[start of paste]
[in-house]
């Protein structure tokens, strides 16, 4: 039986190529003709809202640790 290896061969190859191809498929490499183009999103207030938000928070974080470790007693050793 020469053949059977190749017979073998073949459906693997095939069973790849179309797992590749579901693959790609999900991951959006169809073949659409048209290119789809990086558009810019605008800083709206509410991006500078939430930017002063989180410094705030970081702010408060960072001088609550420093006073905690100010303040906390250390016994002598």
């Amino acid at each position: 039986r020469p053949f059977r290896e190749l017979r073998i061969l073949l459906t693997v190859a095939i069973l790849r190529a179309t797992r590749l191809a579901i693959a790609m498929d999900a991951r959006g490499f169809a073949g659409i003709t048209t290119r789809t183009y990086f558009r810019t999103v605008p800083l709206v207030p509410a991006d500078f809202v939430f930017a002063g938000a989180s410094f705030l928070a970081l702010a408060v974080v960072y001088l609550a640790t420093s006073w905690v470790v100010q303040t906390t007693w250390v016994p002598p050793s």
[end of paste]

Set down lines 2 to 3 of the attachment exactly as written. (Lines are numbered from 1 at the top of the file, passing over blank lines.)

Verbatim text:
């Protein structure tokens, strides 16, 4: 039986190529003709809202640790 290896061969190859191809498929490499183009999103207030938000928070974080470790007693050793 020469053949059977190749017979073998073949459906693997095939069973790849179309797992590749579901693959790609999900991951959006169809073949659409048209290119789809990086558009810019605008800083709206509410991006500078939430930017002063989180410094705030970081702010408060960072001088609550420093006073905690100010303040906390250390016994002598």
């Amino acid at each position: 039986r020469p053949f059977r290896e190749l017979r073998i061969l073949l459906t693997v190859a095939i069973l790849r190529a179309t797992r590749l191809a579901i693959a790609m498929d999900a991951r959006g490499f169809a073949g659409i003709t048209t290119r789809t183009y990086f558009r810019t999103v605008p800083l709206v207030p509410a991006d500078f809202v939430f930017a002063g938000a989180s410094f705030l928070a970081l702010a408060v974080v960072y001088l609550a640790t420093s006073w905690v470790v100010q303040t906390t007693w250390v016994p002598p050793s």